Let us be clear at the outset. There is a quite ordinary sense in which the term ‘unique’ may be applied in disciplinary contexts. When the historian speaks of unique events, the taxonomist of the unique differentium that allows the classification of this or that plant or animal species, the geographer of the unique physiognomy of a particular place, or the linguist of each human utterance as unique, he or she is asserting a reciprocal notion which confers no special status, nor does it deny–indeed, it demands–enterprises of classification and interpretation. A is unique with respect to B, in this sense, requires the assertion that B is, likewise, unique with respect to A, and so forth. In such formulations ‘uniqueness’ is generic and commonplace rather than being some odd point of pride. In my language, I would prefer, in such instances, the term ‘individual’, which permits the affirmation of difference while insisting on the notion of belonging to a class. [pp. 36-37, emphasis mine]

He tackled the subject of categorization and classification in greater depth in his 1982 work, Imagining Religion. When trying to explain what a religion is and how one particular religion fits within a framework of categorization, we often stumble on the problem of necessary and sufficient criteria. He wrote: Continue reading “Did Jonathan Z. Smith Really Not Understand Ideal Types? (Part 1)”


Death and Resurrection of Baal

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by Neil Godfrey

From Robert Price and Christopher Hansen Discussion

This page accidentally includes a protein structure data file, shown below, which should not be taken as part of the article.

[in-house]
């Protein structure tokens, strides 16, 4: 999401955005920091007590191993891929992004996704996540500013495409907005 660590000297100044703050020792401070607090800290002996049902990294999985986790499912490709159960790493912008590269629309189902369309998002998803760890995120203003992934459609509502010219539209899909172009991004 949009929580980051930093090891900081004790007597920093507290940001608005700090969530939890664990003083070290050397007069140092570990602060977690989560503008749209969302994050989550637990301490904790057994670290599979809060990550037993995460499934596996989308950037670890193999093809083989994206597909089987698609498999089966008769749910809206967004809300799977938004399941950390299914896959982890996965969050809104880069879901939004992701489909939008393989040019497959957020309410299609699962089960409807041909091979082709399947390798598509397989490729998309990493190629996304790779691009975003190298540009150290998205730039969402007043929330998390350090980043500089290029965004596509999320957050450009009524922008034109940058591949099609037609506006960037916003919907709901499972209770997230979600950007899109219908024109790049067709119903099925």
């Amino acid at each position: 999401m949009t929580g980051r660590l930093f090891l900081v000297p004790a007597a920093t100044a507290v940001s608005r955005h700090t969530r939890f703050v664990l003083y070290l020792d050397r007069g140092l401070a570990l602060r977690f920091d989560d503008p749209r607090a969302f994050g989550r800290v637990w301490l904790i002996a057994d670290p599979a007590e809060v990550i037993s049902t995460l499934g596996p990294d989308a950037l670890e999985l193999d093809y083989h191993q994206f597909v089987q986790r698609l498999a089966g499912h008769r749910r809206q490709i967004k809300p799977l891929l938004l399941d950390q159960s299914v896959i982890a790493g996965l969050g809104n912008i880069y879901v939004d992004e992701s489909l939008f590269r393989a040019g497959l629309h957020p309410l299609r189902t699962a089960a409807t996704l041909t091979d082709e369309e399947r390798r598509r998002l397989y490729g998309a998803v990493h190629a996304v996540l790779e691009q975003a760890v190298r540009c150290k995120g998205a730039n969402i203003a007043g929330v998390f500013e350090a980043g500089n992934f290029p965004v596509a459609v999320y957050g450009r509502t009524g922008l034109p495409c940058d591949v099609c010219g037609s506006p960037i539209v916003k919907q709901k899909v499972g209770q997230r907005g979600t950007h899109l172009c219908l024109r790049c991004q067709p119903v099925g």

References to works against and for the concept of dying and rising gods in the ancient world, with special focus on Weber’s explanation of an “ideal type” (addressed by Price, as many readers will know) — that’s a concept I have had lined up for a post here so with the prod from this discussion I must make that post soon. I have also often wanted to post on Jonathan Z. Smith’s books. (I don’t recall off-hand if I have yet done so on Trygge Mettinger’s Riddle of Resurrection.)

Last month I posted on a discussion between Christopher Hansen and Robert Price and remarked on their reference to Trygge Mettinger’s challenge to Jonathan Z. Smith’s attempt to deny a dying and rising god concept in the ancient world prior to Christianity.

Well, wonderful surprises can turn up when one does a spring clean and I discovered today that I did indeed post on at least one of Mettinger’s arguments way back in June 2008: Death and Return of Baal: a reply to a near consensus. (Since my accident in Thailand I have been laid up so have had the opportunity to plod through a recategorization and tagging of all Vridar’s 3700 posts to make them more findable — it has been a good experience so far: some of those posts I had forgotten about and found to be really quite good (I found myself learning old things I’d forgotten and wondered if I really wrote them), others questionable — but after beginning a post by post review of it I think it’s not a bad blog. I’m glad you’re here to share it with.)

Anyway, back to the point: If you are interested in Trygge Mettinger’s case against Jonathan Z. Smith’s then click on Death and Return of Baal: a reply to a near consensus. It’s not his complete argument. Just one chapter, I think. But it’s a start and will give you the idea. I hope to post on his other chapters in the reasonably near future.